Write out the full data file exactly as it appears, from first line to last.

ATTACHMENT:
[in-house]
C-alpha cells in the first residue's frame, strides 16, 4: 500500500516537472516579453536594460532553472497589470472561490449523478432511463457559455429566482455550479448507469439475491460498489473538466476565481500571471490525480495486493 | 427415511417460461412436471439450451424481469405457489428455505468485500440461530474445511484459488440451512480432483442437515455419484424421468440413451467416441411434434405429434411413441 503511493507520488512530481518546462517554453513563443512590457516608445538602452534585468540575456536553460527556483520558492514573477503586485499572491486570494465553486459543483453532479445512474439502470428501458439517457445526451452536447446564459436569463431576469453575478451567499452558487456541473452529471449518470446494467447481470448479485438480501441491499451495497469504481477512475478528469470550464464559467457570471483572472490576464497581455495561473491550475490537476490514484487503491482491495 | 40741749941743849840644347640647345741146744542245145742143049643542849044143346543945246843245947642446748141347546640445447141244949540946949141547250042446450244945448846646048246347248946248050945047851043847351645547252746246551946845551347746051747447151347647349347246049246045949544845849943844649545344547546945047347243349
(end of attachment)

[in-house]
C-alpha cells in the first residue's frame, strides 16, 4: 500500500516537472516579453536594460532553472497589470472561490449523478432511463457559455429566482455550479448507469439475491460498489473538466476565481500571471490525480495486493 | 427415511417460461412436471439450451424481469405457489428455505468485500440461530474445511484459488440451512480432483442437515455419484424421468440413451467416441411434434405429434411413441 503511493507520488512530481518546462517554453513563443512590457516608445538602452534585468540575456536553460527556483520558492514573477503586485499572491486570494465553486459543483453532479445512474439502470428501458439517457445526451452536447446564459436569463431576469453575478451567499452558487456541473452529471449518470446494467447481470448479485438480501441491499451495497469504481477512475478528469470550464464559467457570471483572472490576464497581455495561473491550475490537476490514484487503491482491495 | 40741749941743849840644347640647345741146744542245145742143049643542849044143346543945246843245947642446748141347546640445447141244949540946949141547250042446450244945448846646048246347248946248050945047851043847351645547252746246551946845551347746051747447151347647349347246049246045949544845849943844649545344547546945047347243349